Mongolia: The Hidden Welfare Champion?
The World Social Forum convenes in Montreal from August 9-14. On occasion of the world’s largest civil society gathering, we look at an unknown star of social policy: Mongolia. Capitalizing on its mineral wealth, the country has set out to become a leading welfare state amongst emerging and developing countries.
In parliamentary elections on 29 June 2016, Mongolians delivered a scathing indictment of their government, giving power to the opposition Mongolian People’s Party (MPP) with an 85 percent majority. Four years of economic downturn caused Mongolians to reject the Democratic Party (DP), who took office at the beginning of the slump in 2012, and have been held responsible for its worst effects. The governing party lost 28 of its 37 seats, including that of the Prime Minister, Chimed Saikhanbileg.
But despite the electoral rout and the economic chaos that preceded it, Mongolian democracy and social policy have continued to move forward in the past decade – and although there is work to be done, the small nation still represents a rare example of a functioning social democracy in a region more used to autocracy and turbulence.
The Bertelsmann Stiftung’s Transformation Index (BTI) 2016 cites Mongolia as one of only a few countries in which the “justice gap has perceptibly diminished over the last 10 years.” Between 2010 and 2012, Mongolia experienced an economic boom, driven by its rich mineral resources and the influx of foreign investment that sought to capitalize on them – in 2011, the International Monetary Fund put growth at 17.5 percent.
Public sentiment has been very much in favor of ensuring that Mongolia’s mineral wealth is made to benefit the people, and successive governments have sought to ensure that this is so: In 2009, the MPP government established the Human Development Fund, which handed out cash to every citizen monthly, until it was replaced in 2012 with the Child Money Program, which still gives each child in the country a monthly payment.
Overall, the country does better than most similar economies on providing welfare. In 2013, according to the World Bank, Mongolia gave 2.78 percent of GDP to cash transfers for social welfare, as compared to an average of 1.6 percent of GDP in most emerging and developing economies.
Mongolia managed to reduce poverty throughout economic difficulties
But declining global prices for copper and coal hit the economy hard, in a country in which the mining sector made up 19 percent of GDP in 2013, and accounted for 70 percent of tax revenues. Mongolia is hugely reliant on the Chinese market as an export destination, so China’s slowing growth caused problems. The DP’s unpredictable way of dealing with international mining companies, although aimed at fulfilling the public desire to see the mining companies pay their fair share, proved counterproductive.
For instance, a May 2012 law restricting foreign ownership in sectors including mining caused foreign investment to plummet by 43 percent in the first half of 2013, before the law was abolished. And a dispute with international mining conglomerate Rio Tinto over the Oyu Tolgoi copper and gold mine has held up a promised expansion – although the company approved a $5.3 billion extension program in May. With Mongolia yet to see the revenues from many of the country’s international mining operations, the government met the shortfall by borrowing heavily, which meant that debt rose massively. By 2015, Mongolia’s growth had slowed to 2.3 percent, and the IMF projects growth of only 0.4 percent for 2016.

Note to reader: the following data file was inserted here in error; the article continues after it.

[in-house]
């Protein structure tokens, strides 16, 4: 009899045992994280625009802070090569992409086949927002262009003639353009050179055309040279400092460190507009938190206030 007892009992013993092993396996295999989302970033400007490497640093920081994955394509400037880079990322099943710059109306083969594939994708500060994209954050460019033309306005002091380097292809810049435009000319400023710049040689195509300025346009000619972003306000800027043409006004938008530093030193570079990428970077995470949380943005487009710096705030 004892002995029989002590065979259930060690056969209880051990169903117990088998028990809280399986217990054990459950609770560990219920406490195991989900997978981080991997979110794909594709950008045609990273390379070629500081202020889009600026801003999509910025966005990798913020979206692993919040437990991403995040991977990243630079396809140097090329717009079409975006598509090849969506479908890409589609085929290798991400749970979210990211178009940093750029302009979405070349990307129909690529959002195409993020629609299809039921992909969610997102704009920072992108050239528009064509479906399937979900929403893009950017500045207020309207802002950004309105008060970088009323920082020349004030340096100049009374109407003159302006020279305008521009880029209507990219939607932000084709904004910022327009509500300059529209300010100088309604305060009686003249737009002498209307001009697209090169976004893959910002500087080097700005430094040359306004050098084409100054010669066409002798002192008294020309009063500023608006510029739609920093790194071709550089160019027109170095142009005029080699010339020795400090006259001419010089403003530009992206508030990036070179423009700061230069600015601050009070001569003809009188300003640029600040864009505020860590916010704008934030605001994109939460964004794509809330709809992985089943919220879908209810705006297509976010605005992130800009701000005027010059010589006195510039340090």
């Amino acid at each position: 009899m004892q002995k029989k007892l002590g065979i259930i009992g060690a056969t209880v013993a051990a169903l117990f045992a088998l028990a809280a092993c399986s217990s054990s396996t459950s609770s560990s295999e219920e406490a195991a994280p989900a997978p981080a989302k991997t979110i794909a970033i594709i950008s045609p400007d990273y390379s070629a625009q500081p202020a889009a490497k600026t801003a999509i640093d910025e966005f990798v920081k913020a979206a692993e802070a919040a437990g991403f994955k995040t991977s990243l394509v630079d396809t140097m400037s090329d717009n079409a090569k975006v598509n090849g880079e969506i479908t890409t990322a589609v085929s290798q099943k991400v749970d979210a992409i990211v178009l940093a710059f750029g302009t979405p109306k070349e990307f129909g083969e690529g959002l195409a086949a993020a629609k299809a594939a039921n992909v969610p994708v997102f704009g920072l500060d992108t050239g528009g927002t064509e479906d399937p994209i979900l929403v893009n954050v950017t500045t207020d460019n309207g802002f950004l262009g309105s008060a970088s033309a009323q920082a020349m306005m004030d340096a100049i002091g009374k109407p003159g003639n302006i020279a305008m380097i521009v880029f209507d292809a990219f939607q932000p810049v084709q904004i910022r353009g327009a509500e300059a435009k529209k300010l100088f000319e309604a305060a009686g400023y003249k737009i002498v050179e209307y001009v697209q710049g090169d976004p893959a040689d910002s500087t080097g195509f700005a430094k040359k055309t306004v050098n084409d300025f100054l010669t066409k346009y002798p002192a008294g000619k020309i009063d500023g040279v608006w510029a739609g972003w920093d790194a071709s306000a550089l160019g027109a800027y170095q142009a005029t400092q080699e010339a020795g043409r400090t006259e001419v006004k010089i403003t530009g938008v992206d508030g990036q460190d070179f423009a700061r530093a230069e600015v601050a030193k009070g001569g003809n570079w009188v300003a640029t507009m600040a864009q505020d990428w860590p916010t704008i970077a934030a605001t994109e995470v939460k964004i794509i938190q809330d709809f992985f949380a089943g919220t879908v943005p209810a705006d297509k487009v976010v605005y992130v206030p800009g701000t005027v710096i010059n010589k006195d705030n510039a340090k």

The slowdown led to high inflation and increases in food prices, which hit the poor and middle classes worst, and private debt has risen alongside public debt. Even so, Mongolia has managed to reduce poverty throughout its economic difficulties: the percentage of people living below the national poverty line declined from 38.8 percent in 2010 to 21.6 percent in 2014.
The public hopes that the new MPP government will improve the country’s economy, and indeed, the global markets seemed to think it would, since Mongolian bonds rose steeply after the election result came in – but with the government promising to tighten fiscal management, it remains to be seen whether it will commit the same much-needed resources to welfare programs, given its aim of scaling back borrowing and addressing budget imbalances.
Trust in political parties is declining
Turnout in the June elections was up to more than 75 percent, from a 65 percent turnout in 2012, which bodes well for the continuing development of Mongolian democracy. In a country that, as the BTI report notes, lacked “most of the conditions commonly identified by political scientists as necessary for a successful democratic transition” when democracy came in 1990, it is impressive that Mongolia has sustained its democracy ever since, throughout good times and bad.
However, recent polls show some troubling findings on the state of Mongolian democracy: Despite the resounding win for the MPP in June, 76.8 percent of Mongolians surveyed in March did not believe that political parties represent public opinion. The 85-percent landslide certainly suggests that the public viewed the MPP, which presided over solid economic performance between 2008 and 2012, as the lesser of two evils. But the size of the victory is partly accounted for by the fact that controversial changes to the electoral process in April shifted the country to a first-past-the-post system, making wider margins for established parties more likely.
However, the size of the win will guarantee the MPP can provide a stable government for the next four years – and if it can successfully turn around Mongolia’s economic fortunes without rolling back the progress made on building public welfare, that may well go a long way toward restoring public confidence in the political sphere.